The possibility of widespread damage in the US domestic Auto industry beyond GM and Ford seems much greater today than at any other time."
What really worries me is the manipulation of Joe Public when it comes to investment and, more importantly, the truth about the scale of the impending collapse of the current form of capitalism. The next article was this:
AIG Get Caught By The Auditors originally written in February 2008:
"Support at the $50 seems bust and the threat is a monthly close below the '03 low. It's yet another chart that flags up the lows from 1998. I'm not saying it's a short (or a long) that's not my job. I just want you too see something that looks worse than me in the mornings.
By the way, be careful of who you listen to. This was one of the comments I saw on Bloomberg about the AIG drop:
"Investors eventually will look back at yesterday's announcement and conclude they overreacted, said David Katz, chief investment officer for New York-based Matrix Asset Advisors, who supports Sullivan (the CEO)." Must be a coincidence......
Then again we are at point in the markets were hope is being ladled out to the hungry and despondent. As I write this little snippet appears:
"U.S. Industry: Uber-investor Warren Buffett on tv making remarks about the monoline insurance industry, apparently has offered a reinsurance plan to those firms. Talk has boosted the recently ailing monolines and is said to be behind the solid bounce in US stock futures in recent trading. Provided by: Market News International"
I have some bad news for Mr. Buffett. This isn't the bottom even for the better quality debt. As I have maintained for some time contagion in the derivative bond market is deeper than anyone realises and it has spread beyond investment and traditional banks. AIG know that only too well.
We go on; I know you are getting the point but this NOT an exercise in boasting about my calls on the markets, economy and impaired businesses. This is to remind you that things are truly different this time, to jog your memory, that just because changes are made it doesn't make the problem go away.
By now I was producing the Weekly Report and this particular issue got a huge number of hits: The Weekly Report 25 February 2008:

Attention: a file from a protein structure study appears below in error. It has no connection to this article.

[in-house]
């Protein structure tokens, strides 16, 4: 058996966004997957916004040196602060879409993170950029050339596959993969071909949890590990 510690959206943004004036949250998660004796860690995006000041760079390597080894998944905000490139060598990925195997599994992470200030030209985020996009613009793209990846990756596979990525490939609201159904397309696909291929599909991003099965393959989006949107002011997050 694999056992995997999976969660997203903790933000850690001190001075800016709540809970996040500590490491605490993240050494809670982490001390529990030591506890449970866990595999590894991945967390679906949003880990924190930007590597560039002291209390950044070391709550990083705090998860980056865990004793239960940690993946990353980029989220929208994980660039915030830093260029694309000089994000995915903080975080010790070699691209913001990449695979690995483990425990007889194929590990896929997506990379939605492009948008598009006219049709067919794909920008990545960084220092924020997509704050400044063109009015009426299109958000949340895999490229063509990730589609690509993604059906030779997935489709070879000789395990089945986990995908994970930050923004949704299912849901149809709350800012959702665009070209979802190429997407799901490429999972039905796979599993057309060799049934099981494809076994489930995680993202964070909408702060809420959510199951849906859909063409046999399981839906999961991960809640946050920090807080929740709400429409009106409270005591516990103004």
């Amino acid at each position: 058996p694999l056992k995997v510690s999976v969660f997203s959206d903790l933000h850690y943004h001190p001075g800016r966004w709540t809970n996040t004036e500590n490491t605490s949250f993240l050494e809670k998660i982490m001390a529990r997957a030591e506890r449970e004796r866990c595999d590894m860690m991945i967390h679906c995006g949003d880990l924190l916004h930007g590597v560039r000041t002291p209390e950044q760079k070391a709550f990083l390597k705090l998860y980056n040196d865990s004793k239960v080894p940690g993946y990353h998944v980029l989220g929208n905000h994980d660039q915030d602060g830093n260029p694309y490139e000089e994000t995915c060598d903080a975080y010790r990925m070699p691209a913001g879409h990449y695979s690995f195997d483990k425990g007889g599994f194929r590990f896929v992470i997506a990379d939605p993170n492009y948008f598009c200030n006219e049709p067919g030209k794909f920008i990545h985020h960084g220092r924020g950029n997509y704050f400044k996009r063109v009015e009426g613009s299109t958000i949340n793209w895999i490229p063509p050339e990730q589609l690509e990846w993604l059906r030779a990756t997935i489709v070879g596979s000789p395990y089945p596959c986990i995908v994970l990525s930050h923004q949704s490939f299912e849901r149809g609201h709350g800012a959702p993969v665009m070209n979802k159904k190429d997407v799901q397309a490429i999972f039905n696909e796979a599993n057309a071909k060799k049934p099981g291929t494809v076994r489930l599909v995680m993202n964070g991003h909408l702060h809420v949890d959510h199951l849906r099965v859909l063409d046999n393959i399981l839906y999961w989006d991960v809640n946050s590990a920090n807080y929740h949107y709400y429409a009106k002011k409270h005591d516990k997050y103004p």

"Now, I am not going to give you advice on what to do about your cash on deposit and I don't want you to think I am being overly bearish but…….I have called this whole fiat credit collapse correctly from the beginning. No, I don't want a pat on the back. I just want to read the next line carefully.
If I had money in a US bank today, I would be worried. So worried I would withdraw the cash before new regulations are passed restricting account activity. I know it sounds alarmist but then the first warnings always do."
Did you know that this weekend all customer "on-line" and phone access to IndyMac has been suspended, with normal service due to re-start on Monday?
This from CNN Money:
"Customers with uninsured deposits will get at least half that money back, and they could get more back, depending on what the FDIC gets when it sells the bank, said FDIC Chairman Sheila Bair. IndyMac customers will have their funds transferred to a new entity - IndyMac Federal FSB - controlled by the FDIC. They will have uninterrupted customer service and access to their funds by ATM, debit cards and checks.
However, customers will have no access to online and phone banking services this weekend, according to the FDIC. Service will resume on Monday. Loan customers were advised to continue making loan payments as usual."
With the timing of the IndyMac announcement and the restrictions imposed, what chance does a customer have of protecting their assets? Of all the remarks I have ever made, the one quoted from the 25th February is the most important for individual investors and savers. At the time I wrote it a reader left a comment that my bearish pronouncements might ignite a "theatre fire" type rush for the exits. My longer term readers may well have smiled at this, they know I look far enough ahead to issue warnings before the show starts.
On the 3rd March in the Weekly Report I wrote this:
For those who think a run on the $ would be inflationary, think again. The pressures placed upon the financial system would be overpowering. It would collapse, within hours. A fiat system without access to credit would result in instant depression. It doesn't matter how "expensive" assets are if you cannot buy them. For instance, taking account of Fed Pres Poole remarks, the opportunity has arisen were speculators can start to look at shorting GSE's and the $.
The Fed is playing an incredibly dangerous game and I suspect it is about to be called after going "all in".
Nuff said. We are now at the point in the present that my projections saw coming. I didn't see everything that was going to happen and a couple of calls are still waiting to happen but I don't think I did too badly.
But what of the future you say? Get another coffee and we will look forward to what I think maybe in store for us all.
To read the rest of this special Weekly Report click here to visit my free blog.
This will be the last full article that will be freely available for some months.